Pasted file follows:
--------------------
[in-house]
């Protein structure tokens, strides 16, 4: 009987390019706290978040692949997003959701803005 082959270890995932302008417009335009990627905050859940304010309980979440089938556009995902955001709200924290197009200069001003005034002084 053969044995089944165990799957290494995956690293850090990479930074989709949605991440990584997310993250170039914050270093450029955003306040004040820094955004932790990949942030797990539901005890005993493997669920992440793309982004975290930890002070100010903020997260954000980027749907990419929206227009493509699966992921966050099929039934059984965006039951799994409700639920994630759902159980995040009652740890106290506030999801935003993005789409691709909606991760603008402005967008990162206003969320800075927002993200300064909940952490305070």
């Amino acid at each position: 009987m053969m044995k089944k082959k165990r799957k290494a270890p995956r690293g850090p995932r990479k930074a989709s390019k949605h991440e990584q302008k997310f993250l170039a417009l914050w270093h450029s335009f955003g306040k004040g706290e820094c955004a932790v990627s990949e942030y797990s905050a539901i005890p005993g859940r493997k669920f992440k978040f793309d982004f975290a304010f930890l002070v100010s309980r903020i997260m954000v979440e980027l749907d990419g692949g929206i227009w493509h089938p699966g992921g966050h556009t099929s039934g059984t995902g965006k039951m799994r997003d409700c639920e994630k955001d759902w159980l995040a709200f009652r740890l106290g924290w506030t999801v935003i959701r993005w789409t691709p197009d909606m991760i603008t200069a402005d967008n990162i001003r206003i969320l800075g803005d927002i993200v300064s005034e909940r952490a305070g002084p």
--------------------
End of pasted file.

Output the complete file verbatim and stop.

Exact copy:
[in-house]
């Protein structure tokens, strides 16, 4: 009987390019706290978040692949997003959701803005 082959270890995932302008417009335009990627905050859940304010309980979440089938556009995902955001709200924290197009200069001003005034002084 053969044995089944165990799957290494995956690293850090990479930074989709949605991440990584997310993250170039914050270093450029955003306040004040820094955004932790990949942030797990539901005890005993493997669920992440793309982004975290930890002070100010903020997260954000980027749907990419929206227009493509699966992921966050099929039934059984965006039951799994409700639920994630759902159980995040009652740890106290506030999801935003993005789409691709909606991760603008402005967008990162206003969320800075927002993200300064909940952490305070």
């Amino acid at each position: 009987m053969m044995k089944k082959k165990r799957k290494a270890p995956r690293g850090p995932r990479k930074a989709s390019k949605h991440e990584q302008k997310f993250l170039a417009l914050w270093h450029s335009f955003g306040k004040g706290e820094c955004a932790v990627s990949e942030y797990s905050a539901i005890p005993g859940r493997k669920f992440k978040f793309d982004f975290a304010f930890l002070v100010s309980r903020i997260m954000v979440e980027l749907d990419g692949g929206i227009w493509h089938p699966g992921g966050h556009t099929s039934g059984t995902g965006k039951m799994r997003d409700c639920e994630k955001d759902w159980l995040a709200f009652r740890l106290g924290w506030t999801v935003i959701r993005w789409t691709p197009d909606m991760i603008t200069a402005d967008n990162i001003r206003i969320l800075g803005d927002i993200v300064s005034e909940r952490a305070g002084p």